Diary of Sgt. Alvin York
May 21, 1918
"So we got to France at Le Havre. There we turned in our guns and got British guns. Well, we went out from Le Havre to a little inland camp. I had taken a liking to my gun by this time. I had taken it apart and cleaned it enough to learn every piece and I could almost put it back together with my eyes shut. The Greeks and Italians were improving. They had stayed continuously on the rifle range for a month or two and got so they could shoot well. They were fairly good pals, too. But I missed the Tennesseans. I was the only mountaineer in the platoon. I didn't like the British guns so well. I don't think they were as accurate as our American rifles. Ho ho. "My buddies were some boys from the East. There was Cpl. Murray Savage -- he got killed in the Argonne -- and Harry Parsons from Brooklyn, New York. I think he was a vaudeville actor. And there were a lot of other Eastern boys who were in my platoon. "It sure was a mixed platoon, with the Greeks and Italians and New York Jews, and there were some Irish and one German. I sure did miss the mountain boys from Tennessee and Kentucky. But I got to like those other boys in my platoon. I was the largest in the platoon. "We got our first gas masks in Le Havre. I was still a private. The man in charge of my platoon was Lt. Stewart from Georgia. The company commander was Capt. Danforth of Augusta, Georgia. Our platoon sergeants were Sgt. Early and Sgt. Harry Parsons. "Early was busted for being A.W.O.L. after we left Le Havre. After that, he was acting corporal. He was a good soldier. Parsons was never busted. He was a good soldier, too. I was made a corporal just before we went into the St. Mihiel drive."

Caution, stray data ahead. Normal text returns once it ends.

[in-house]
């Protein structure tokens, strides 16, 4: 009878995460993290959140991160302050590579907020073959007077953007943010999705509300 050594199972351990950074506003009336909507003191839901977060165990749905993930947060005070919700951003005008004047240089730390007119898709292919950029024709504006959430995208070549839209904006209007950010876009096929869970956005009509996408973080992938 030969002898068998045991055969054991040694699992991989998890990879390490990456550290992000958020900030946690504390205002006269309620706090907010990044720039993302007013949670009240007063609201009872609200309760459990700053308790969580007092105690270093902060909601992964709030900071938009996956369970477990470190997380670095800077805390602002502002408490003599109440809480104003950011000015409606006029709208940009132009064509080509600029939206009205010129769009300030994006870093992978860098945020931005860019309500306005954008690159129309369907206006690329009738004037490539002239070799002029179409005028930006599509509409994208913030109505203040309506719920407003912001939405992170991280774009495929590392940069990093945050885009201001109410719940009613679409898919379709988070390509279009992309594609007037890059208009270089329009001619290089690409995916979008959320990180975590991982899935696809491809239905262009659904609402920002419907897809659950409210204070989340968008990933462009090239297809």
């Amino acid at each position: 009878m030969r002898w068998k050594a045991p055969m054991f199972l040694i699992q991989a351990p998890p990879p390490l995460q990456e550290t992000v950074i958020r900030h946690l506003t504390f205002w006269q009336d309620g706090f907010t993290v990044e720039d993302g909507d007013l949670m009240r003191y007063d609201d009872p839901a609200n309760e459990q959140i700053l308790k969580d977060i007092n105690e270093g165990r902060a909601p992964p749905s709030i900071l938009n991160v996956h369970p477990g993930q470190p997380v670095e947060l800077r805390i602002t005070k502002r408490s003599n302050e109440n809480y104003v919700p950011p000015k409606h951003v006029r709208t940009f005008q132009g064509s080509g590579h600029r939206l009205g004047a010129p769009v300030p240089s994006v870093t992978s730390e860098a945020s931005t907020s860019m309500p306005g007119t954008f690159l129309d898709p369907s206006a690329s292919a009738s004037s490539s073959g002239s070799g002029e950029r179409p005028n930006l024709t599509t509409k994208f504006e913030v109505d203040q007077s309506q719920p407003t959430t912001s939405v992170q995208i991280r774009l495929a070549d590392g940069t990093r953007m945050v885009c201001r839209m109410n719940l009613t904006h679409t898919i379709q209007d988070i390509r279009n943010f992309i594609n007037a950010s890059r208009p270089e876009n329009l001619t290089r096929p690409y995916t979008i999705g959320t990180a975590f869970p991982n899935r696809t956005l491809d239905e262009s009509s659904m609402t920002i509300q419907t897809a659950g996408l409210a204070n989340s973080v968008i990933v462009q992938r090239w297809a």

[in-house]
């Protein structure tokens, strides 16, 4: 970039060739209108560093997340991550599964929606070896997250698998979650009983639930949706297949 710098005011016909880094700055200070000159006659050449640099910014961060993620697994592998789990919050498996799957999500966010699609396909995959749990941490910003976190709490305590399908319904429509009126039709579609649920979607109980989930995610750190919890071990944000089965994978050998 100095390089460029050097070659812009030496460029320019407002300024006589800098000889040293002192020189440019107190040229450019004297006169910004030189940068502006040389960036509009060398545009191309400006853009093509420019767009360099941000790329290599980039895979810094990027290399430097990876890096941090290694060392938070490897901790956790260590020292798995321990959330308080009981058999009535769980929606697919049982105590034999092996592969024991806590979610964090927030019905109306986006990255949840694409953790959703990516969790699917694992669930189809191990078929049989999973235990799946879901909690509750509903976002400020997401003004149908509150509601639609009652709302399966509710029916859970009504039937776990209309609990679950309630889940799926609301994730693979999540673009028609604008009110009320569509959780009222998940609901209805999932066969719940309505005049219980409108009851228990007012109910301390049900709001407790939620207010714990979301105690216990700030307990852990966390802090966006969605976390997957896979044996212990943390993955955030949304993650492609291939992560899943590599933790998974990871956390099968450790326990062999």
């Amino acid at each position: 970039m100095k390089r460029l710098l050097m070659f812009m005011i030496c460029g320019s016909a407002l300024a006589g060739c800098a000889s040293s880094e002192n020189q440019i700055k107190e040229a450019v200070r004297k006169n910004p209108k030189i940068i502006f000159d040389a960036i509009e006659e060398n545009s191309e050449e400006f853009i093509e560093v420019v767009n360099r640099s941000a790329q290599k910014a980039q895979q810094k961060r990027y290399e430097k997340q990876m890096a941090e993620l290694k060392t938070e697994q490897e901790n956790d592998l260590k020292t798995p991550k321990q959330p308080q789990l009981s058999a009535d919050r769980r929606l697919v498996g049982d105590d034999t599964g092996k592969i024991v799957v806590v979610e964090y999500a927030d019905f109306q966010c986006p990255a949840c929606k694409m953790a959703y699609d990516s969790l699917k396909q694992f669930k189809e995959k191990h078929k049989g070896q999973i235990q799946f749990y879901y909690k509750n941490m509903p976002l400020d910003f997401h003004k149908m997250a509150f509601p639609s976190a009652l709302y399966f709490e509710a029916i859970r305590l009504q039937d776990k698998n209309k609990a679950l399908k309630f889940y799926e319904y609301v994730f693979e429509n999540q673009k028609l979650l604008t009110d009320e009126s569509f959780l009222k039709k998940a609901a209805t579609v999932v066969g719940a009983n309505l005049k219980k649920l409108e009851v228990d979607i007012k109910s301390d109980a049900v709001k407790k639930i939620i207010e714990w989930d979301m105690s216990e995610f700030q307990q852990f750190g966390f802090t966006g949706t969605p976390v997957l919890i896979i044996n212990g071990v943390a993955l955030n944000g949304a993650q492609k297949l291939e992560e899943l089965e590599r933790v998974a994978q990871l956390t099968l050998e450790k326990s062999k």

In World War I, during fighting in the Argonne Forest, Sgt. Alvin York single-handedly captured or killed an entire German battalion. The feat brought him the Congressional Medal of Honor and some 50 other citations. His story was immortalized in the movie, "Sergeant York" (1941).
York was born in 1887 in Pall Mall, Tennessee, a hamlet on the Cumberland Plateau. In the isolated country along the Wolf River, he hunted and became an expert marksman. His deep religious faith led him to seek exemption as a conscientious objector, but his appeals were denied, and in 1917, York was drafted into the Army.
On Oct. 8, 1918, York participated in an attack on a German machine-gun battalion. His patrol was pinned down by enemy fire, and his superior and others were wounded. Taking command, York brought his marksmanship into play. After he had killed more than a dozen Germans, York was charged by several of the enemy. He shot them all. At this point, the German officer surrendered his command of 90 men. As York marched them back to the American lines, he forced his prisoners to tell other Germans to surrender. York reached the lines with 132 prisoners.
After the war, York returned to Tennessee, married his childhood sweetheart and settled on a farm on the Wolf River. In later years, his interest in better education for mountain children led him to found a vocational school at Jamestown, Tenn. He died in Nashville, Tenn., on Sept. 2, 1964.
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